So when did you ultimately make the decision?
It was about, oh, I'm gonna say three weeks to a month ago. When I did, I e-mailed everyone in Dallas to let them know we'd chosen Fort Worth. But it's sort of the North Texas Super Bowl, so it's not like we won't be showing Dallas. You'll see the skyline. We'll be based from Fort Worth, but we'll try to showcase the whole area. I mean, I'm from Texas, and the one stereotype I hate is everyone in Texas has a horse and a cowboy hat. I anticipate us showing part of Dallas as well. We just won't be broadcasting from there.
A lot of people yesterday said they felt ESPN ultimately went with Fort Worth because it's more classically Texan, as it were -- that ESPN wanted to give viewers outside of Texas the image they normally associate with the state. And Dallas, well, it just doesn't smell like a cowtown.
I don't like the stereotype, and I don't intend to play into it. It's not to say I won't play into some of it. Till I'd been in Fort Worth, my only knowledge of Fort Worth was the Stockyards, and I had no intention of playing into the image. But Sundance Square, like I said, reminded me of the Gaslamp District.
How long will ESPN actually be here?
We begin setting up the Monday before we start broadcasting, so that's the 24th [of January].
Dallas, as you may or may not be aware, is working very hard to revive downtown -- matter of fact, the city council's awaiting yet another study on how to improve the central business district, which comes with a whole separate parking study. What could Dallas have offered that would have made it, you know, more desirable? What does Dallas need, from an outsider's point of view?
We could have made any site in Dallas work. There was just a lot more convenience in Fort Worth -- the convenience of hotels, of having six or seven different restaurants to choose form every day. I know Dallas has all of that and more, but it all being in such a condensed area was a big deal for us. And I also looked at Highland Park and SMU. When I say I thoroughly looked at Dallas, I thoroughly looked at Dallas. And elsewhere -- we went to the Gaylord. We even drove through downtown Grapevine. I think we did our due diligence.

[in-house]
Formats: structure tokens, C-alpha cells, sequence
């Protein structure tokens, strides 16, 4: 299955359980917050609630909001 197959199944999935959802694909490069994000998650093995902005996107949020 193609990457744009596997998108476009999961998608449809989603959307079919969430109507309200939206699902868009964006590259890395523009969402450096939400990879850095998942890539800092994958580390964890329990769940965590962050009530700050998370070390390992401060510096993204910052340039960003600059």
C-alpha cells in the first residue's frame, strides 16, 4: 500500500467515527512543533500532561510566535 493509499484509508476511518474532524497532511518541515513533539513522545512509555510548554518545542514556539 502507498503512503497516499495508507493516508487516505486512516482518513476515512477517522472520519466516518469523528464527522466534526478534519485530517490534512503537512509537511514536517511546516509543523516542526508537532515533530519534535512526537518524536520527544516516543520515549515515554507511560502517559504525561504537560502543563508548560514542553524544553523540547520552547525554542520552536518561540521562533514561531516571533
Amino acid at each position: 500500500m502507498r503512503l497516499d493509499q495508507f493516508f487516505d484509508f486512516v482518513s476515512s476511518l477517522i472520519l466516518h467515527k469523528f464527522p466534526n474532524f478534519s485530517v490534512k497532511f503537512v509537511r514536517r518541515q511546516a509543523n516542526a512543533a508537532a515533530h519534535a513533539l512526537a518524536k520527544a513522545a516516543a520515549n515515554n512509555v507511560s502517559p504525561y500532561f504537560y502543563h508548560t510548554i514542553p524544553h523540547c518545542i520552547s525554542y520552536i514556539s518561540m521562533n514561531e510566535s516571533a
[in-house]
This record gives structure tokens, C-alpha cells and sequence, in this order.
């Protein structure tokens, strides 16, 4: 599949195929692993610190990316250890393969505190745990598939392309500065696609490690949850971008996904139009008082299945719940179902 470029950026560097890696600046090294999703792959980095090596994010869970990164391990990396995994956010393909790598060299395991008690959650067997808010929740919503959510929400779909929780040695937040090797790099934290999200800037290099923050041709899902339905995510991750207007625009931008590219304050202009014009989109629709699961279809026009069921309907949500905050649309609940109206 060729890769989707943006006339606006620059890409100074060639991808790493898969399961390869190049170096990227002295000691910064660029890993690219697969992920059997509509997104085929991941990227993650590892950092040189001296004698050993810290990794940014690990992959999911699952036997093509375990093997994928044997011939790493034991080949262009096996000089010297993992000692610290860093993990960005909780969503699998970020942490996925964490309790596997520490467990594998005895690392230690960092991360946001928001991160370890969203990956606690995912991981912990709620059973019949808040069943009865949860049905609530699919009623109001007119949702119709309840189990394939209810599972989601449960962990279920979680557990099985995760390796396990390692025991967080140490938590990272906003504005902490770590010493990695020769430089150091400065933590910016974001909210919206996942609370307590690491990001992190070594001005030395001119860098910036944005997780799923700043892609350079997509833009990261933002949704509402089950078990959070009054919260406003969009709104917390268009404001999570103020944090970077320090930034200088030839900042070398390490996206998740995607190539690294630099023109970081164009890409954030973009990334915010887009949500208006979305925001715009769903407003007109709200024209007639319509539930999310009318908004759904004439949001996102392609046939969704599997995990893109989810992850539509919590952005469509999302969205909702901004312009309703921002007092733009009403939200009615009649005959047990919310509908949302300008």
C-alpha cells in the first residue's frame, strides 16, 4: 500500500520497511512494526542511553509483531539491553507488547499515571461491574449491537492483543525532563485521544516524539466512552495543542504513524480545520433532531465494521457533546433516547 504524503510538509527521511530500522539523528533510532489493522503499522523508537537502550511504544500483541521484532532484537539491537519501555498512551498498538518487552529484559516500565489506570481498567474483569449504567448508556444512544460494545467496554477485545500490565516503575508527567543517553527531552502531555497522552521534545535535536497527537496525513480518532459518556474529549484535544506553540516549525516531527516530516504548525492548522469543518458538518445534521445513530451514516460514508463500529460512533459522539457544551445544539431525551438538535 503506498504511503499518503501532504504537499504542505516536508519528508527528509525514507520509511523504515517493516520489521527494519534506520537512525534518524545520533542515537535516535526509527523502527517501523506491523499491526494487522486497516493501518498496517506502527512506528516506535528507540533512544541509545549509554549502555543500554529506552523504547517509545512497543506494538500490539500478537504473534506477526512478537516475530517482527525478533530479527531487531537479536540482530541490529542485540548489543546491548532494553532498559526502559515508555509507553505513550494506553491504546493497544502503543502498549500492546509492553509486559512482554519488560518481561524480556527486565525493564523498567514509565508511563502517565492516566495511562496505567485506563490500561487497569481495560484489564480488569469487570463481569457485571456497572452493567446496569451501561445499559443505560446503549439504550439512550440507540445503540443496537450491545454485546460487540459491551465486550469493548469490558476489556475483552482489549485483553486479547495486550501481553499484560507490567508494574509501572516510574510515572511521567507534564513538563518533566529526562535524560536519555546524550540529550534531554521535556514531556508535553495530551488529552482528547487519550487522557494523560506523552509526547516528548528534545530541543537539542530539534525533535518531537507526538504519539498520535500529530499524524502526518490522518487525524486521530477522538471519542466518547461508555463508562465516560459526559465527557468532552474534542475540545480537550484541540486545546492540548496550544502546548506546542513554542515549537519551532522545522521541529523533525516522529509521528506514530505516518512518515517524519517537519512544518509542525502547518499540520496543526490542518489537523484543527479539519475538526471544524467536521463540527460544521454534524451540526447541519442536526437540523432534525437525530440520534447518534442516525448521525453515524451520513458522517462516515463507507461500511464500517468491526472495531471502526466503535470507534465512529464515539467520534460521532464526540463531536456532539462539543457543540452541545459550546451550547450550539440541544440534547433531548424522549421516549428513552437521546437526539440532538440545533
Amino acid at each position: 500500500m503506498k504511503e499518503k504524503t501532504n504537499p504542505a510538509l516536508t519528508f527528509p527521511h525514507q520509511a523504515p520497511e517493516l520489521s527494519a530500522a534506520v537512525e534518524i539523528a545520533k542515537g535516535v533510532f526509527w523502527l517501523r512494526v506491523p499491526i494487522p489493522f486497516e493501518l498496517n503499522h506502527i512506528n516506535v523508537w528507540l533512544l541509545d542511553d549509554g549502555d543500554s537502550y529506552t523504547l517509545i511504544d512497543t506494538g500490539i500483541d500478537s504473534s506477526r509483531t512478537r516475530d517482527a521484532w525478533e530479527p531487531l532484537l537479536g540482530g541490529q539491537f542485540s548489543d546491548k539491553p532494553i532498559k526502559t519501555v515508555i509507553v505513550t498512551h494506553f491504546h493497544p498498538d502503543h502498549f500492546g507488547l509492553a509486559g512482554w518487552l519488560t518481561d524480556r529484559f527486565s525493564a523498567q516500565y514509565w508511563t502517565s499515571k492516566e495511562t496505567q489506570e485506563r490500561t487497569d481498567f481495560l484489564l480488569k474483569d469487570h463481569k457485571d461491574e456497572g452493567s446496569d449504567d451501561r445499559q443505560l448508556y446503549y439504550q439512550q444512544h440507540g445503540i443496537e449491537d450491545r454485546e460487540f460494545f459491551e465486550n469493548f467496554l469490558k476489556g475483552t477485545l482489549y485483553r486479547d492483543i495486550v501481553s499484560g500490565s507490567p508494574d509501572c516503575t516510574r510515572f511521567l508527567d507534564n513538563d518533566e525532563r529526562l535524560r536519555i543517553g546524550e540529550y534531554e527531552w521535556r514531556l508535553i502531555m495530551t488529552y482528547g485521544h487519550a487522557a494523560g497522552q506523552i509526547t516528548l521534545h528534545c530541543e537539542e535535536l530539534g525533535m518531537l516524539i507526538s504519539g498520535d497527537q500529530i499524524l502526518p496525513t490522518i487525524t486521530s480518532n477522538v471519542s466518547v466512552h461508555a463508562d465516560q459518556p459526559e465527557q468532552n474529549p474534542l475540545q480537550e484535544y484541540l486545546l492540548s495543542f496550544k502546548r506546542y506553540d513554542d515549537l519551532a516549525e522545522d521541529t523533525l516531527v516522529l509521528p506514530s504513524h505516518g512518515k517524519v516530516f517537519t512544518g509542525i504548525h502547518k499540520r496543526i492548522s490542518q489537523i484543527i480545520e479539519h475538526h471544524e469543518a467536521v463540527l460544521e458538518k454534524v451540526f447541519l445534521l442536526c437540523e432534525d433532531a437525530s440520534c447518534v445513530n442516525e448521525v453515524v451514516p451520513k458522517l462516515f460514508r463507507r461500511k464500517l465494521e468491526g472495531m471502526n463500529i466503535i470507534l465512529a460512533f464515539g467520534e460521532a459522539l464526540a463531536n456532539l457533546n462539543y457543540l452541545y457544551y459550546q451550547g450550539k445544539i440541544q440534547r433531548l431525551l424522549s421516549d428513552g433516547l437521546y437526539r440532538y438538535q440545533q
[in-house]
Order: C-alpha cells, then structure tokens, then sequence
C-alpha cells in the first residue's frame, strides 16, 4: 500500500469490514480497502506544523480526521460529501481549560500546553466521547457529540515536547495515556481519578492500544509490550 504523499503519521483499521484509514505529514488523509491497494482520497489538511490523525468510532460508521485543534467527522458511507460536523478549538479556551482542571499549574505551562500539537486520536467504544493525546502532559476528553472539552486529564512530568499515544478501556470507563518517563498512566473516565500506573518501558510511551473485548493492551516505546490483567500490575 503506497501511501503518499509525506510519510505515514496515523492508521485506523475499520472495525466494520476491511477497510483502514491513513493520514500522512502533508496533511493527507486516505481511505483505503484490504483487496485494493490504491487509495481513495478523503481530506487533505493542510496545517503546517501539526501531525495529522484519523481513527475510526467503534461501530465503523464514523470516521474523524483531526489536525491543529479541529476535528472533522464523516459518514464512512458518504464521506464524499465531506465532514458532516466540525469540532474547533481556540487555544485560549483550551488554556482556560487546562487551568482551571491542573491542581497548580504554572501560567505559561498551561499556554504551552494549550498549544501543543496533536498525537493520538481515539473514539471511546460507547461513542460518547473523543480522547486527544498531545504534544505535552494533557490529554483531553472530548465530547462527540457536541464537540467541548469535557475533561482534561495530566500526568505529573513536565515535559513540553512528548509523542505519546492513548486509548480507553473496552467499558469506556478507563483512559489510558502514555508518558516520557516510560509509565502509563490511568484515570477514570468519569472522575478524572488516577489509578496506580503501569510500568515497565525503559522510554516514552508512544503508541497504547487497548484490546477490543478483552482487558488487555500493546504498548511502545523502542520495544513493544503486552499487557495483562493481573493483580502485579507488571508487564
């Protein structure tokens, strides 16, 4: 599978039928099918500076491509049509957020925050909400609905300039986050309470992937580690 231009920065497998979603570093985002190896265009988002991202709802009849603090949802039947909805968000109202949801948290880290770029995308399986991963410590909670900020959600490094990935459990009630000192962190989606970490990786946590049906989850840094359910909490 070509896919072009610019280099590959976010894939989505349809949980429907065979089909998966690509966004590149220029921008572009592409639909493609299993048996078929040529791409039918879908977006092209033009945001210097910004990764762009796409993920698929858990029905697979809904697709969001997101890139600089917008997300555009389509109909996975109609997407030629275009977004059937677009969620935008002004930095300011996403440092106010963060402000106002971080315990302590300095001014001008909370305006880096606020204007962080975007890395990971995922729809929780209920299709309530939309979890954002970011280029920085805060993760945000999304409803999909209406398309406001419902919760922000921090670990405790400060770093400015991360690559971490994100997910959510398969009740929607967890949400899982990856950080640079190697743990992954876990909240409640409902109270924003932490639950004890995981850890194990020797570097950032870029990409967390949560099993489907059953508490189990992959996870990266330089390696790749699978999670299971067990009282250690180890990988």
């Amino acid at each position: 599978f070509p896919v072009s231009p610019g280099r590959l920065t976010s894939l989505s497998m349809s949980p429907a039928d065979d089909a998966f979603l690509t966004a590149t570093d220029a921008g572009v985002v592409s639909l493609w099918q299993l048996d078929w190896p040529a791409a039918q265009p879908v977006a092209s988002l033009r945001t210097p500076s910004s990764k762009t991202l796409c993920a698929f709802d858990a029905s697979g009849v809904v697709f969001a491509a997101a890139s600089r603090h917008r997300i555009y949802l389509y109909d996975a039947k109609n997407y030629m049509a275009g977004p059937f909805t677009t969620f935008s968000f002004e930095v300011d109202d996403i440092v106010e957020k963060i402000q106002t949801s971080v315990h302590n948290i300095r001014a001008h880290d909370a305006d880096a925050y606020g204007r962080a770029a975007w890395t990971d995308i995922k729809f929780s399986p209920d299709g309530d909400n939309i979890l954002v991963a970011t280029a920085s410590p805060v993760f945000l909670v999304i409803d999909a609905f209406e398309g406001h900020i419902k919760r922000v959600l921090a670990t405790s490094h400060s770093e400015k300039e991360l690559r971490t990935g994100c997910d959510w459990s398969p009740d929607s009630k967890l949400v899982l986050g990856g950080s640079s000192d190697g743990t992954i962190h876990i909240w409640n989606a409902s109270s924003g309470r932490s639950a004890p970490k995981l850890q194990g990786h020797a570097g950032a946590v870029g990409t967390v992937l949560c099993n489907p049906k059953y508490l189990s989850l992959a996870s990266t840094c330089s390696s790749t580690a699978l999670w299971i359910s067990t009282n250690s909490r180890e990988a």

From the sound of it, though, one of your big issues is, as you say, foot traffic -- making sure you have people visiting those sets during those live broadcasts and making sure it looks lively.
It was also a big concern -- to have our shows out there and not have any people there. I was in Fort Worth on a Wednesday night, and there were people flowing out of the doors in some of these places. People was not a concern in Fort Worth. The audience was going to be there. Some of the places we looked at [in Dallas] were not high traffic areas. And part of that's on us. Another network might come in and be fine with another location. But because we need so much space, because we're so big, someone else might be able to make another location work. We're on TV from 5 a.m. your time till 10 at night Monday through Sunday, and ultimately you gotta play your best odds for getting an audience.